What's Cool In Road Cycling

PEZ Previews: De Ronde Van Vlaanderen

“De Ronde Van Vlaanderen” or simply, “De Ronde” is the biggest one day bike race in the world. A whole nation’s focus – and the rest of the cycling world’s eyes – are on only one thing from now until late this coming Sunday afternoon; the 260 kilometres, 16 climbs, cobbles, dust, wind, rain and mud that are the Tour of Flanders.

The training has been done – from last November if you’re serious about winning – the preparatory races have been ridden and if Lady Luck has spared you the crashes and illness that can scupper your dreams, all you have to do now is avoid the self doubt and nerves that can crush you as surely as a rear wheel puncture on the Bosberg.

What Kind Of A Rider Are You?
You’ll have ridden the race many times; there’s so much to learn – the hills and more importantly, the approach to them; the descents; the cobbled sections where the cross winds can forge the echelon; that deceptive last kilometre. It took the 1997 winner, Denmark’s Rolf Sorensen six attempts and more to make the podium in ’91. But it was another six years before he grabbed the result that means his name is now chiselled in stone.


The description ‘built like a brick outhouse’ seems to work just fine for De Peet.

You’ll be a big man, if not tall, then you have to be a, “brick built outhouse” – light weights bounce around on the cobbles and get lost in the brutal fight for position approaching every climb. Jeremy Hunt branded the run in to the climbs; “more dangerous than a bunch sprint,” and don’t forget – there are 16 of them.


Powerful would be a good description for Mr. Tchmil.

You’ll be powerful; not necessarily a good climber in the conventional sense, but able to turn on the nitro boost to blast the savage ramps where the fans will be ten deep and keen to see you crack. And if you haven’t conditioned your body to recovering for the next climb within a couple of minutes, then you can’t win – the Eikenberg comes at 201 K, Varent at 206, Leberg 212, Berendries at 216, Valkenberg at 222, Tenbosse at 229, Geraardsbergen at 244 and Bosberg at 248.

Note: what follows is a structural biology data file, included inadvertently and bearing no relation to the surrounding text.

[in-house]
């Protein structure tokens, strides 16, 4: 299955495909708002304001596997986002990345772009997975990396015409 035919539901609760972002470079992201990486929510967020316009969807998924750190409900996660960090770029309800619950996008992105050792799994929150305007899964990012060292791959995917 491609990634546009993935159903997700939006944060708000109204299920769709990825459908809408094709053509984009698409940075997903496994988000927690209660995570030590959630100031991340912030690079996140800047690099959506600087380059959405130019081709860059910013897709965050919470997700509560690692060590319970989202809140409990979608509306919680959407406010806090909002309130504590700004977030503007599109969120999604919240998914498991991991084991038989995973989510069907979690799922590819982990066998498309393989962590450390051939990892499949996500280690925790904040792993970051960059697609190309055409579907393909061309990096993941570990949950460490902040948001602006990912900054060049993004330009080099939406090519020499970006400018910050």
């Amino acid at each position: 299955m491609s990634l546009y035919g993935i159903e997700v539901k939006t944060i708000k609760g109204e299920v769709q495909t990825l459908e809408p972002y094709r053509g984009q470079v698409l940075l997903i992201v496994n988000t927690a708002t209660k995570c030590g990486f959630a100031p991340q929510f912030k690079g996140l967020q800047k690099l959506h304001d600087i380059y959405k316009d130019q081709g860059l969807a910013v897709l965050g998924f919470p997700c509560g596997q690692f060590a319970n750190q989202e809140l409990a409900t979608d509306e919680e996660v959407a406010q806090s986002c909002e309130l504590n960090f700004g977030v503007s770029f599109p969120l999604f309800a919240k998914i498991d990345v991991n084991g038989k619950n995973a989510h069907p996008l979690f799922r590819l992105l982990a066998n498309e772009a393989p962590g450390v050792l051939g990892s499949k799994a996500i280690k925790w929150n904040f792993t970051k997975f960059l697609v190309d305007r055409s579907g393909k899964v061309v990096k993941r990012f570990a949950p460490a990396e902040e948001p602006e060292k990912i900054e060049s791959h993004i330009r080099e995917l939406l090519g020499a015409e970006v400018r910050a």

Mr. Bosberg would be the best way to describe Van Hooydonck!

You’ll need to have the form of your life; as with the Primavera, only the ‘best of the best’ can win this race. And just as importantly, you’ll have to believe in yourself with all of your heart and soul.

And finally, the stats say that it’s best to be Belgian – 65 wins from 92 starts.


Your archetypal flahute followed by his successor.

Devolder, Ballan, Boonen (twice) Wesemann, Van Petegem (twice) Tafi, Bortolami, Tchmil, Museeuw (three times), Sorensen, Bartoli, Bugno, Durand, Van Hooydonck (twice) Argentin – the last 20 years worth of winners. The names speak for themselves.

Who To Look For On Sunday
There are races coming in to Flanders which give pointers to who’ll be there on Sunday.

Gent – Gent saw Thor Hushovd (Cervelo & Norway) in winning form, he also made the podium in Milan – San Remo, so the distance will be no problem.


Hushovd and Haussler should be a solid combo on Sunday.

Talking of the Primavera, it was only the force of nature that is Mark Cavendish (Columbia & GB) who prevented Hushovd’s Austrialian team mate, Heinrich Haussler from winning cycling’s longest Monument. He was flying at Gent and Kuurne too – the only question is; “how long can he surf this wave of form?”


He has come oh so close to two big races this year: Het Volk and Milano-Sanremo.

At Kuurne, QuickStep pulled the fat out of the fire after a disastrous day at Gent the day before, as local favourite Tom Boonen sent everyone home happy.


Tommeke has been solid, but not spectacular so far this Spring. It’s about time for him to come out to play though.